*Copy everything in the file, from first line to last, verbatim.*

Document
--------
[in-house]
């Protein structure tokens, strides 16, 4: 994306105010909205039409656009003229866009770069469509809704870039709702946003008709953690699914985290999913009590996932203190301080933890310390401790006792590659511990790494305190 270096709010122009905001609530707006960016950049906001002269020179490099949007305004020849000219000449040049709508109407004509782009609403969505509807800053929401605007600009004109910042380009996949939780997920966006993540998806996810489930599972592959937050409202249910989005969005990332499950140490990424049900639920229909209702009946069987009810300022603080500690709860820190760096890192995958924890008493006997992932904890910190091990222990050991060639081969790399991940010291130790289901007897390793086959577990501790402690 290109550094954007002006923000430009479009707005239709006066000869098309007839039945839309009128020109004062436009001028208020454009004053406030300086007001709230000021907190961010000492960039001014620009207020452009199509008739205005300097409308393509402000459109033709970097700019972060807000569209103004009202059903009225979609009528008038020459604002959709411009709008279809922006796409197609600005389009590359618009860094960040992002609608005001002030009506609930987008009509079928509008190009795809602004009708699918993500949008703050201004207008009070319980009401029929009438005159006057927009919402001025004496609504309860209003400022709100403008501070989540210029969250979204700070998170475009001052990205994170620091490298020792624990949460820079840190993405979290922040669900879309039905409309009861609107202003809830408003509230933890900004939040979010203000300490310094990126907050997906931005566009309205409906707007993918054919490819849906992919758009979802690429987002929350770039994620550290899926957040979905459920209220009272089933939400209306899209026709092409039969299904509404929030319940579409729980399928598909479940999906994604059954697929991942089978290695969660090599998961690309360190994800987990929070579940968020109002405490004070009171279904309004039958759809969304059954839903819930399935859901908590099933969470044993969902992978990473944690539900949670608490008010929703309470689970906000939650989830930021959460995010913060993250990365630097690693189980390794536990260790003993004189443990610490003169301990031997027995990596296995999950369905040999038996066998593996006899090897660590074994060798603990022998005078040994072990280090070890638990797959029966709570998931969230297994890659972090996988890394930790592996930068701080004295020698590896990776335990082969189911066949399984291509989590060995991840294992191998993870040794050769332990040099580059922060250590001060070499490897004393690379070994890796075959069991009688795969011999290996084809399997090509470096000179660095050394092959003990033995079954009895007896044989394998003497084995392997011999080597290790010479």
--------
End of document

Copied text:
[in-house]
């Protein structure tokens, strides 16, 4: 994306105010909205039409656009003229866009770069469509809704870039709702946003008709953690699914985290999913009590996932203190301080933890310390401790006792590659511990790494305190 270096709010122009905001609530707006960016950049906001002269020179490099949007305004020849000219000449040049709508109407004509782009609403969505509807800053929401605007600009004109910042380009996949939780997920966006993540998806996810489930599972592959937050409202249910989005969005990332499950140490990424049900639920229909209702009946069987009810300022603080500690709860820190760096890192995958924890008493006997992932904890910190091990222990050991060639081969790399991940010291130790289901007897390793086959577990501790402690 290109550094954007002006923000430009479009707005239709006066000869098309007839039945839309009128020109004062436009001028208020454009004053406030300086007001709230000021907190961010000492960039001014620009207020452009199509008739205005300097409308393509402000459109033709970097700019972060807000569209103004009202059903009225979609009528008038020459604002959709411009709008279809922006796409197609600005389009590359618009860094960040992002609608005001002030009506609930987008009509079928509008190009795809602004009708699918993500949008703050201004207008009070319980009401029929009438005159006057927009919402001025004496609504309860209003400022709100403008501070989540210029969250979204700070998170475009001052990205994170620091490298020792624990949460820079840190993405979290922040669900879309039905409309009861609107202003809830408003509230933890900004939040979010203000300490310094990126907050997906931005566009309205409906707007993918054919490819849906992919758009979802690429987002929350770039994620550290899926957040979905459920209220009272089933939400209306899209026709092409039969299904509404929030319940579409729980399928598909479940999906994604059954697929991942089978290695969660090599998961690309360190994800987990929070579940968020109002405490004070009171279904309004039958759809969304059954839903819930399935859901908590099933969470044993969902992978990473944690539900949670608490008010929703309470689970906000939650989830930021959460995010913060993250990365630097690693189980390794536990260790003993004189443990610490003169301990031997027995990596296995999950369905040999038996066998593996006899090897660590074994060798603990022998005078040994072990280090070890638990797959029966709570998931969230297994890659972090996988890394930790592996930068701080004295020698590896990776335990082969189911066949399984291509989590060995991840294992191998993870040794050769332990040099580059922060250590001060070499490897004393690379070994890796075959069991009688795969011999290996084809399997090509470096000179660095050394092959003990033995079954009895007896044989394998003497084995392997011999080597290790010479």